Memorial of Saint Aloysius Gonzaga, religious
(II Corinthians 11:18.21-30; Matthew 6:19-23)
Aloysius Gonzaga was an Italian noble who joined the Society of Jesus at a tender age. As a novice, he may have heard the warning of keeping “custody of the eyes.” This term means to turn one’s gaze from compromising sights. Its reference generally regards sexual allurement. Aloysius would have heeded such advice. He did not live long enough to be ordained a priest. However, his short life was exemplary that in time he was named “patron of Catholic youth.” Today’s gospel may be taken as an admonishment to Christians to similarly keep “custody of the eyes.”
Jesus calls the eyes the “lamp of the body.” As such they allow images to settle in one’s mind. Good eyes will screen healthy images from compromising ones. Healthy images like nature in bloom lift the soul to give God glory. Corrupt images like pornography create illicit desire. Bad eyes do not make these distinctions. They allow unhealthy images to wreak havoc in the mind.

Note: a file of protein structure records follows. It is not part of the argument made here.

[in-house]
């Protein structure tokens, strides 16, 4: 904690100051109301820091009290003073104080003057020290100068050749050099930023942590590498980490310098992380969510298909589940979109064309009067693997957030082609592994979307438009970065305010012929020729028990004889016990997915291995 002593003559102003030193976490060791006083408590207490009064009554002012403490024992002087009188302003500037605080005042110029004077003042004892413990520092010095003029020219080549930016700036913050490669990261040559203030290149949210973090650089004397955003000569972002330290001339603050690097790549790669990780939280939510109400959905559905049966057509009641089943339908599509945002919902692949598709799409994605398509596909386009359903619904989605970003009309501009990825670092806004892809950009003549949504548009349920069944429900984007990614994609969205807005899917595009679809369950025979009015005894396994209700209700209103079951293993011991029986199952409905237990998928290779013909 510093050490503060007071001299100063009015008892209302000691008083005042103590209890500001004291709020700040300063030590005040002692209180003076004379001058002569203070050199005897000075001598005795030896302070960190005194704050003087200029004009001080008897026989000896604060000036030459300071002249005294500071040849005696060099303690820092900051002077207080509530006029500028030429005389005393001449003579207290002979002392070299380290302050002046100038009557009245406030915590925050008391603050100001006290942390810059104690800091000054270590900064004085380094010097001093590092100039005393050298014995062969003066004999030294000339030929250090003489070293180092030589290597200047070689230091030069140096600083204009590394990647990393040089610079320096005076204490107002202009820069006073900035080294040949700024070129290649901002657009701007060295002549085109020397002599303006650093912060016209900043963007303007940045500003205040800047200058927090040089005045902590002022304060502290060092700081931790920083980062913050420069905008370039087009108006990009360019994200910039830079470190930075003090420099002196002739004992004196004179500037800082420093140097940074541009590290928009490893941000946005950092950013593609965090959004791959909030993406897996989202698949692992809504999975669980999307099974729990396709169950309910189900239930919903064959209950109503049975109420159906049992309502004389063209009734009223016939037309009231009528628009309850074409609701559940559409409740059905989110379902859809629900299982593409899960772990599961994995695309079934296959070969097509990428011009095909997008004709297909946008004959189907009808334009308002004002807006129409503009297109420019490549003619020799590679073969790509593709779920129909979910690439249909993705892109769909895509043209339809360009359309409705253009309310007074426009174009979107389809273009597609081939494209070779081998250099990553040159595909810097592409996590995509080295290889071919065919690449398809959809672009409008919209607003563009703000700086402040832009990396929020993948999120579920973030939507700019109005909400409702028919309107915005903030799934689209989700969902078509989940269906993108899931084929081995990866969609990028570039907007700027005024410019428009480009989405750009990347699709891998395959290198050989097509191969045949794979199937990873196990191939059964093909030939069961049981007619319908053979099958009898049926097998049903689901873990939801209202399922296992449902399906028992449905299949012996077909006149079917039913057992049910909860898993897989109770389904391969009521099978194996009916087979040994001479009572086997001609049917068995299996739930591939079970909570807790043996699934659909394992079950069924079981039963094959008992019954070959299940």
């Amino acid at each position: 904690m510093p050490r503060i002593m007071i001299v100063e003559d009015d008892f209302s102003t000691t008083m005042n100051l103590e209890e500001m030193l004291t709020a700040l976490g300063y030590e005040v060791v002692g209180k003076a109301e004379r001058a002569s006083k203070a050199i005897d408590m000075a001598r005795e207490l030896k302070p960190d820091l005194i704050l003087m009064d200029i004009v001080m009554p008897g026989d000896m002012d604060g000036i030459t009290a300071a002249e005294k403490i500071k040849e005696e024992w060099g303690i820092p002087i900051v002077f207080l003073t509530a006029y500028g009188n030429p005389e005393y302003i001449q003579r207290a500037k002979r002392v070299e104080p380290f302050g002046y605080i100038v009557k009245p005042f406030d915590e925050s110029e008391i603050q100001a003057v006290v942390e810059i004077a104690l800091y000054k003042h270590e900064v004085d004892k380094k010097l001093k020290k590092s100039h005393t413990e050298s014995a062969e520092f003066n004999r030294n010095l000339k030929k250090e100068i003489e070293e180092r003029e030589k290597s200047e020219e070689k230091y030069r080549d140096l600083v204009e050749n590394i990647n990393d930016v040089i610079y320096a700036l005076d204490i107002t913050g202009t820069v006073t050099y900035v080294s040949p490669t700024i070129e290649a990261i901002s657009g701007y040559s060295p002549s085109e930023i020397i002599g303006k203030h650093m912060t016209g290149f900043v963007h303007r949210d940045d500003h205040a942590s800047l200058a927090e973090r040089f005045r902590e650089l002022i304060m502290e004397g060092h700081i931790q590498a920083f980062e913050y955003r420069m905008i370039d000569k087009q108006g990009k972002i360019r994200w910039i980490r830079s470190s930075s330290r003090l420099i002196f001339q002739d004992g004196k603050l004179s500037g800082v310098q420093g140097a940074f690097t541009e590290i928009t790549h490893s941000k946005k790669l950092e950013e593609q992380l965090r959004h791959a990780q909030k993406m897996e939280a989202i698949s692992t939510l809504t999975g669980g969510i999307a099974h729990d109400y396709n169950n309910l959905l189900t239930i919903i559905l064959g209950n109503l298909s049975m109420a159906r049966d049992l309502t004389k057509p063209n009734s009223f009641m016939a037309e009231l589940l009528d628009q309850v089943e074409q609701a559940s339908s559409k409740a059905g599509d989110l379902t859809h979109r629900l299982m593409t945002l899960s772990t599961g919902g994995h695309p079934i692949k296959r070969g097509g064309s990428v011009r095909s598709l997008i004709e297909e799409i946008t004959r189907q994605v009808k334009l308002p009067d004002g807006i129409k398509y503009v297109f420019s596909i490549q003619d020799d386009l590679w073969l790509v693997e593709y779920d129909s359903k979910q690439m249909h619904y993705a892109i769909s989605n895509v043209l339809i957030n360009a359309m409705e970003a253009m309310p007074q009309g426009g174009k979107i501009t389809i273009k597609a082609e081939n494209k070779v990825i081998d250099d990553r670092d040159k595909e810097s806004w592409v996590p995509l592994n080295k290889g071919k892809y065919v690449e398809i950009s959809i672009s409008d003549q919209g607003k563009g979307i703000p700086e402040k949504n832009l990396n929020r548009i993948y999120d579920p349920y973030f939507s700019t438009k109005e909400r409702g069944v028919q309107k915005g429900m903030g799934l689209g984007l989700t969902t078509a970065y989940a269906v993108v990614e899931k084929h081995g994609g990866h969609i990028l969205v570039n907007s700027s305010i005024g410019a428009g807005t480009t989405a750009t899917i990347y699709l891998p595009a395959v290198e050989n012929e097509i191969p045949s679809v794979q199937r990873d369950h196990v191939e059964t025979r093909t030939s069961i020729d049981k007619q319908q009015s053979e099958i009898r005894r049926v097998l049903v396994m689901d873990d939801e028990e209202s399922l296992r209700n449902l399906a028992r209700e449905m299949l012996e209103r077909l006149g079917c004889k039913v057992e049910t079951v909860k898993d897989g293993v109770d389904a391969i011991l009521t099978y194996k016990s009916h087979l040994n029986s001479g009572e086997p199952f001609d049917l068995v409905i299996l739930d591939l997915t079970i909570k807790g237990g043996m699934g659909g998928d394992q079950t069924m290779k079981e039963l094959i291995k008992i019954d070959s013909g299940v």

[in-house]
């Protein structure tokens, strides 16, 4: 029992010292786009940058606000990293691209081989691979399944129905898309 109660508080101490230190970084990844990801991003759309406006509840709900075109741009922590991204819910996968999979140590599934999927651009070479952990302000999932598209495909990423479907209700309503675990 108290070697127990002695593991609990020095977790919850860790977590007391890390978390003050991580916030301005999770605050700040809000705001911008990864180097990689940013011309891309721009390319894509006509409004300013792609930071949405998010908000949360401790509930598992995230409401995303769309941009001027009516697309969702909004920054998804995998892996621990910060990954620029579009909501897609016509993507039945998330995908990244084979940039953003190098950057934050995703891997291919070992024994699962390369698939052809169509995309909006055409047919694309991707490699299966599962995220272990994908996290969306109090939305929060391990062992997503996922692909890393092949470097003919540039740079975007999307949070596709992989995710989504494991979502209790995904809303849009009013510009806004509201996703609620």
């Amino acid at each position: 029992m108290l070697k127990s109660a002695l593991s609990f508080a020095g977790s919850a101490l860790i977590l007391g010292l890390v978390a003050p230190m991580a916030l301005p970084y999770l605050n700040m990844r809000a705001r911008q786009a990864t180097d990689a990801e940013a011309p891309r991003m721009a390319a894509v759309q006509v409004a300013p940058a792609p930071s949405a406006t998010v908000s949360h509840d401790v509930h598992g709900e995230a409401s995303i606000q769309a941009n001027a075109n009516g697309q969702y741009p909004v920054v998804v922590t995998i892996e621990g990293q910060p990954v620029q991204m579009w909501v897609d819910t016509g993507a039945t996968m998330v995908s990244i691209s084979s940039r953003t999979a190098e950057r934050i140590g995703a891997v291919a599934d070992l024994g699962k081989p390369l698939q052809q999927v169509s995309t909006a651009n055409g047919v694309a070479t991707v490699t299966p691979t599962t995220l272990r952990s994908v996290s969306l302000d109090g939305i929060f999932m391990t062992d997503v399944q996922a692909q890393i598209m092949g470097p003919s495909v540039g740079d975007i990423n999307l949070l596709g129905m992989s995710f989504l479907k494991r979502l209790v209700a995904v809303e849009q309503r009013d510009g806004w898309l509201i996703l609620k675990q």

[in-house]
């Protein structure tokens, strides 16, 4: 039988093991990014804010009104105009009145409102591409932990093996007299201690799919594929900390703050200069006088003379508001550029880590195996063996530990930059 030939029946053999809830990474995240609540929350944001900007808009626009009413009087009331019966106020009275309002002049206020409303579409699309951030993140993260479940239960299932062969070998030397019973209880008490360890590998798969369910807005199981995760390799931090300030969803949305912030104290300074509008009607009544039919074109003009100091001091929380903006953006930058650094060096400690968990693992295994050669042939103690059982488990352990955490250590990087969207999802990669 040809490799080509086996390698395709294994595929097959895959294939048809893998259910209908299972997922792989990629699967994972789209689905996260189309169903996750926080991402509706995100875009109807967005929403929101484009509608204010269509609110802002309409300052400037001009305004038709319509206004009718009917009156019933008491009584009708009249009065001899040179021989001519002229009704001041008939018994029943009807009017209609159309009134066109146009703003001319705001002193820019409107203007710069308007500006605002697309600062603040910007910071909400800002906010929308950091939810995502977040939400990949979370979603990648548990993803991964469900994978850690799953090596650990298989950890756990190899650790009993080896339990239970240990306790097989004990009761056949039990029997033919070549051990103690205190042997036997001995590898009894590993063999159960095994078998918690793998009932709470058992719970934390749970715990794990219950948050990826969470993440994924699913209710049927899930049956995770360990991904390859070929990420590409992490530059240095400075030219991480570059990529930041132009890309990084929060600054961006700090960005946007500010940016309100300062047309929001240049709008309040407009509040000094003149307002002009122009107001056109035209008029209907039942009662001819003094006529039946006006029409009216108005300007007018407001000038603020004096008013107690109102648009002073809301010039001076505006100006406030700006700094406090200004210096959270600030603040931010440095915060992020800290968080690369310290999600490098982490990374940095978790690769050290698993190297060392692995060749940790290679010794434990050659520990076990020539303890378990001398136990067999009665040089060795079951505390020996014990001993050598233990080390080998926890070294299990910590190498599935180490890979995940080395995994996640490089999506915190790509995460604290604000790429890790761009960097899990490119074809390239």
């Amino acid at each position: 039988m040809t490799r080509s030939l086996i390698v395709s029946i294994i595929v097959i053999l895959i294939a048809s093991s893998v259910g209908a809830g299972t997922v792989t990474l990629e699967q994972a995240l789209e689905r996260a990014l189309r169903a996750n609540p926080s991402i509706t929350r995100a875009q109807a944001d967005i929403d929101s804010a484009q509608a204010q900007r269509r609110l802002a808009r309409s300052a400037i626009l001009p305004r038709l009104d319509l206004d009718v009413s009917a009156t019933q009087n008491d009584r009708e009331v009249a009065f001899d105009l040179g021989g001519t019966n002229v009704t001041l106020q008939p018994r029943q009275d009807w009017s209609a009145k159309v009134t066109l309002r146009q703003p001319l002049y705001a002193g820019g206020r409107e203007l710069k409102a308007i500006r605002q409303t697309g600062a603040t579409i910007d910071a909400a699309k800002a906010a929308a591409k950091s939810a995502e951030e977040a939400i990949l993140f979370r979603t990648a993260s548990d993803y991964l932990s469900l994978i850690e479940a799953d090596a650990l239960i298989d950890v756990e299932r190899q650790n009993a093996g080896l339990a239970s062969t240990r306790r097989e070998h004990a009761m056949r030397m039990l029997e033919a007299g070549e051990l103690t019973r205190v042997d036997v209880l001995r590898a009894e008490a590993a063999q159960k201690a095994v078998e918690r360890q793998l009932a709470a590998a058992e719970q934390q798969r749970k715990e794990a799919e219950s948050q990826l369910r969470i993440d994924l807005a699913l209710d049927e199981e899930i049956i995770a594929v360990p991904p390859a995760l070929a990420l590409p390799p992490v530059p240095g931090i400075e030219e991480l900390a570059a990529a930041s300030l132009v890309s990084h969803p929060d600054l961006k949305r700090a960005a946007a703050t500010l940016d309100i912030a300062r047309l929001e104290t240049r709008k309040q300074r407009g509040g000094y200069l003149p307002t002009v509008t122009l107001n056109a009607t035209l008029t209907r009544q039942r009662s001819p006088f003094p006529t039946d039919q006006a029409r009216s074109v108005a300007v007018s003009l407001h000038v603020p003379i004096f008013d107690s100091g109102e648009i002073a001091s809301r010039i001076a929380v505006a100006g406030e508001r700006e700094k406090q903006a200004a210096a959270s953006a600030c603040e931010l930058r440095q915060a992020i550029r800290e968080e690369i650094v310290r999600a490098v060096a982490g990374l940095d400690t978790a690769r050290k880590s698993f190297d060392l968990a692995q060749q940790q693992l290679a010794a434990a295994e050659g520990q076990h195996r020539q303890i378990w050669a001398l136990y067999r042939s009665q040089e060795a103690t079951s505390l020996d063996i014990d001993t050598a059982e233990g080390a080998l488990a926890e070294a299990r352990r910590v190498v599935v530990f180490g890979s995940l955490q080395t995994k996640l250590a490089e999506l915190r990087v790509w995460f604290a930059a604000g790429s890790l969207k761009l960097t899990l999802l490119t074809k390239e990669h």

It may sound fastidious to remind another of sexual desire. Yet many people today – mostly men but, no doubt, women as well – are obsessed by sexual desire. Counselling may be needed, but a friendly reminder not to fix one’s gaze on another’s sexual organs can resolve the difficulty. We are sexual beings which is wonderful. But sexual desire like all others must be tempered by virtue.